Miranda Kerr swears by it, Hugh Jackman said it changed his life and Nicole Kidman does it too.
Meditation, popularised when The Beatles practised it in their beardy White Album days, may have become a fad for the stars but it appears to have science on its side.
A new study from the University of Sydney is the latest to highlight possible links between meditation and improved mental and physical health.
Based on the ancient definition of meditation - "a meditator sits and like a log he does not think" - researchers surveyed 343 long-term Sahaja yoga meditation practitioners and compared their results to the general population.
“We found that the health and wellbeing profile of people who had meditated for at least two years was significantly higher in the majority of health and wellbeing categories when compared to the Australian population,” said research leader Dr Ramesh Manocha, from the university's psychiatry discipline.
The study highlighted Sahaja yoga meditation because it focuses on achieving "mental silence", the closest practice to the "log" definition which was found by the researchers in old texts.
Dr Manocha said the study, which has been published in the journal of Evidence-Based Complementary and Alternative Medicine, showed those who achieved mental silence more often had more health benefits.
"The frequency with which they were experiencing mental silence and its relationship to a [health] advantage was very significant."
A recent study from the University of California's Centre for Mind and Brain, published in New Scientist magazine, showed meditation may slow the ageing process.
The researchers found that people who went on a three-month meditation retreat had signs of stronger telomeres, which play a part in protecting cells from ageing.
Researchers at Harvard Medical School have also reported that people who practised meditation long-term had more active "disease-fighting" genes than those who did not practise any type of relaxation.
Dr Maarten Immink, the director of human movement at the University of South Australia, said meditation has also been shown to strengthen the hippocampus, part of the brain associated with memory.
I've come across meditators from the 70s who are now very senior executives in various corporations. They practise covertly, it's like a secret vice they've had for the last 30 or 40 years
"Along a number of lines we have evidence that meditation promotes quality of life as we get older," Dr Immink said in an interview last year.
"Stress-reduction means that our metabolism works better, our immune systems work better, our whole body systems work better."
Sydney Meditation Centre director Kevin Hume said meditation largely involves focusing on the present to clear the mind and relax.
Mr Hume said his meditation classes attracted bankers, IT professionals, corporate lawyers and executives because it helps them deal with highly stressful workplaces.
"We're moving a long way from the old shaved head 'ohm' on top of the mountain thing.
"Curiously, I've come across meditators from the 70s who are now very senior executives in various corporations.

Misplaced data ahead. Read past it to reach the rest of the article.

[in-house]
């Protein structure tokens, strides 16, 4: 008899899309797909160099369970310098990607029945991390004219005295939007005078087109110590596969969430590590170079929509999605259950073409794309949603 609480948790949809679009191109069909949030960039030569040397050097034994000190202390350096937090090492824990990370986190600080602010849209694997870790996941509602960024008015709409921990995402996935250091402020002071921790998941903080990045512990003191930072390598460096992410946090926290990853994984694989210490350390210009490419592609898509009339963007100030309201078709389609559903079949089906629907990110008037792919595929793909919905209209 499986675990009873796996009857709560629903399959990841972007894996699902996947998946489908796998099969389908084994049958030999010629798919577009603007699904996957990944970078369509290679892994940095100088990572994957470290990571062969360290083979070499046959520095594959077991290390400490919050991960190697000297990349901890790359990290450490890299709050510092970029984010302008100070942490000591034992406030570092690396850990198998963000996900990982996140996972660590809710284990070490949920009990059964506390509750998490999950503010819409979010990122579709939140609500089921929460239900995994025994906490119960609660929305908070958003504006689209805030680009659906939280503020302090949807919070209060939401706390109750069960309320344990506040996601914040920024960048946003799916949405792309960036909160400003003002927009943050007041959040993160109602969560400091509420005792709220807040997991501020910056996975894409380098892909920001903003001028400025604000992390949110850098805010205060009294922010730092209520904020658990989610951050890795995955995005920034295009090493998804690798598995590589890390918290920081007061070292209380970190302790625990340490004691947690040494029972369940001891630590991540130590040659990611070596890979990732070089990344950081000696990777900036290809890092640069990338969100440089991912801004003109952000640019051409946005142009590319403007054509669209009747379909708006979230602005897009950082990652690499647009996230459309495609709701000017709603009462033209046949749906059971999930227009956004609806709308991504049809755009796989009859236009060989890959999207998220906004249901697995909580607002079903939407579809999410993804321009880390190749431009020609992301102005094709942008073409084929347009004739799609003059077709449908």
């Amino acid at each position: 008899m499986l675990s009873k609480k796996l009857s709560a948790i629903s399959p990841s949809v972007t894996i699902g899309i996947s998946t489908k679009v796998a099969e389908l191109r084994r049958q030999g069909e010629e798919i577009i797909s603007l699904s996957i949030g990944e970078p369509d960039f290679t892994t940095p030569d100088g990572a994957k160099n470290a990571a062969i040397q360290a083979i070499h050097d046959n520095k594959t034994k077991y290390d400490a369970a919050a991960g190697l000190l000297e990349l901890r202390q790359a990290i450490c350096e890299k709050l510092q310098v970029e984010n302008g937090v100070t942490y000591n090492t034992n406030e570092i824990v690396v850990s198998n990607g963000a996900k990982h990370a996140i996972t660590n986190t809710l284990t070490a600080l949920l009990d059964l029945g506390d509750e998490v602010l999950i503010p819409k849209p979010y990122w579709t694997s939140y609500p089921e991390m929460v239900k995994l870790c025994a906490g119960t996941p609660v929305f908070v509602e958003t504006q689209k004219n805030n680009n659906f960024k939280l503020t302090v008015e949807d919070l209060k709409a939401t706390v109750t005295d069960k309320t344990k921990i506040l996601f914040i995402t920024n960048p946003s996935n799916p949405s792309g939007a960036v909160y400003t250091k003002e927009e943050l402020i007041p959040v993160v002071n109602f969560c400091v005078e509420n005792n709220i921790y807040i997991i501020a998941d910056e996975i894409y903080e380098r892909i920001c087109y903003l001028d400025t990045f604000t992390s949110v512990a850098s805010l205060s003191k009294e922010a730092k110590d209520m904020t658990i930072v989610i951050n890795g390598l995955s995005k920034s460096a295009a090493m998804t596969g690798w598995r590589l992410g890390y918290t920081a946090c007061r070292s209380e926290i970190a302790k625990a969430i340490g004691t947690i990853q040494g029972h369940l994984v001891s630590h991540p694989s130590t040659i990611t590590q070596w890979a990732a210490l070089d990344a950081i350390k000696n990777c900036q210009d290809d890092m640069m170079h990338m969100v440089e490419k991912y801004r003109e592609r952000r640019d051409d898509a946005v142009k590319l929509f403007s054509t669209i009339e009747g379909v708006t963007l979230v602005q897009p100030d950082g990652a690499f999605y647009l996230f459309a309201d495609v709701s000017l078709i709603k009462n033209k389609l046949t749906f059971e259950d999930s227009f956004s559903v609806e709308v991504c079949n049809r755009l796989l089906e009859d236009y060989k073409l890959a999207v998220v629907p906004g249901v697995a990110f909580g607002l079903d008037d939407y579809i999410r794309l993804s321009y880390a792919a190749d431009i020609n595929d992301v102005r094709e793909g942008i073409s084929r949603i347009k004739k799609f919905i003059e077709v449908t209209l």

"They practise covertly, it's like a secret vice they've had for the last 30 or 40 years.
"They're often people who are renowned in their organisations for their ability to focus, for their ability to be empathetic managers, for their ability to be emotionally strategic in how to manage people in conflict or crisis situations."
Mr Hume said some other effects he observed included an improved attention span, a greater ability to handle emotions and improved sleep patterns.
"The research indicates very clearly that if you incorporate it into your fitness regime as a matter of regular practice you're going to have much more long-lasting and observable effects."
Dr Immink said other research showed practising meditation even for a short time had an impact.
"We're not talking about lifetime meditation to get changes, they've put people through four weeks of meditation and they've done some neuroimaging while they're doing certain things and their brains have changed.
"So it's quite powerful."
Dr Ramesh Manocha's tips for meditating can be found here
Kevin Hume's tips for meditating:
- Meditate for 20 minutes a day.
"Just leaving thoughts until later is the key element and moving into the present. It can be very simple, the effects can be very fast".
- Meditate in the shower:
"Get in the shower. Focus on one thing at a time. Move into the present, don't plan or review your day in the shower. Leave your thoughts outside the shower, focus on the shower. Focus in the present what's happening right now. Leave thoughts until later."
- Use meditation techniques on the way to work, by cultivating deliberately positive feelings for yourself, people you come across and then people you have conflict with:
"What it seems to do is detach you from the impact that negative criticism or conflict or alpha-males or alpha-females in the workplace can have.
"It gives you a sense of detaching and also focusing on a more benign connection with everybody, rather than worrying about what I call the arsehole factor in the workplace.
"You're moving essentially from thinking to feeling. You start with yourself onto people you're fond of, people you come across casually, people you have conflict with."